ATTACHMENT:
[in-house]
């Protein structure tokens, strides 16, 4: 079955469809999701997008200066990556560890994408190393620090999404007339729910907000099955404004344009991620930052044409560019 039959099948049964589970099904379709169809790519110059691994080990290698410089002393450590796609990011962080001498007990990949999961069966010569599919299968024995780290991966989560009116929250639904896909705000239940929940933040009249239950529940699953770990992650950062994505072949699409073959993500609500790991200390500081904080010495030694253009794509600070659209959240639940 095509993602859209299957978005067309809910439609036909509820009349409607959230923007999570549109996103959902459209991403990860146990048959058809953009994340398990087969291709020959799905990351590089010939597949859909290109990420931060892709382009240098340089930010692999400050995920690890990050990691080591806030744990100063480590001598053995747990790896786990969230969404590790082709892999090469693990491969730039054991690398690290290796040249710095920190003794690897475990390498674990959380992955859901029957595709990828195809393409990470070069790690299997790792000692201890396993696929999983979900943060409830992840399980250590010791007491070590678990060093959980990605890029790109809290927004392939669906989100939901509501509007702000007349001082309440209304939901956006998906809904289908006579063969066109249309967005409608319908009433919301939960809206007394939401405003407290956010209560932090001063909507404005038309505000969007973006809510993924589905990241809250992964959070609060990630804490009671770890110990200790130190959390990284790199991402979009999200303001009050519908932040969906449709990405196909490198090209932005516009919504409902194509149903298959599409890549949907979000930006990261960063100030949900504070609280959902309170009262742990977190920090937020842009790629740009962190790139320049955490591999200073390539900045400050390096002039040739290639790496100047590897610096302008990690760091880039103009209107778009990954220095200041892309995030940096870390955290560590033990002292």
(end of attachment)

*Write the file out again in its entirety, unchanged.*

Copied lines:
[in-house]
């Protein structure tokens, strides 16, 4: 079955469809999701997008200066990556560890994408190393620090999404007339729910907000099955404004344009991620930052044409560019 039959099948049964589970099904379709169809790519110059691994080990290698410089002393450590796609990011962080001498007990990949999961069966010569599919299968024995780290991966989560009116929250639904896909705000239940929940933040009249239950529940699953770990992650950062994505072949699409073959993500609500790991200390500081904080010495030694253009794509600070659209959240639940 095509993602859209299957978005067309809910439609036909509820009349409607959230923007999570549109996103959902459209991403990860146990048959058809953009994340398990087969291709020959799905990351590089010939597949859909290109990420931060892709382009240098340089930010692999400050995920690890990050990691080591806030744990100063480590001598053995747990790896786990969230969404590790082709892999090469693990491969730039054991690398690290290796040249710095920190003794690897475990390498674990959380992955859901029957595709990828195809393409990470070069790690299997790792000692201890396993696929999983979900943060409830992840399980250590010791007491070590678990060093959980990605890029790109809290927004392939669906989100939901509501509007702000007349001082309440209304939901956006998906809904289908006579063969066109249309967005409608319908009433919301939960809206007394939401405003407290956010209560932090001063909507404005038309505000969007973006809510993924589905990241809250992964959070609060990630804490009671770890110990200790130190959390990284790199991402979009999200303001009050519908932040969906449709990405196909490198090209932005516009919504409902194509149903298959599409890549949907979000930006990261960063100030949900504070609280959902309170009262742990977190920090937020842009790629740009962190790139320049955490591999200073390539900045400050390096002039040739290639790496100047590897610096302008990690760091880039103009209107778009990954220095200041892309995030940096870390955290560590033990002292």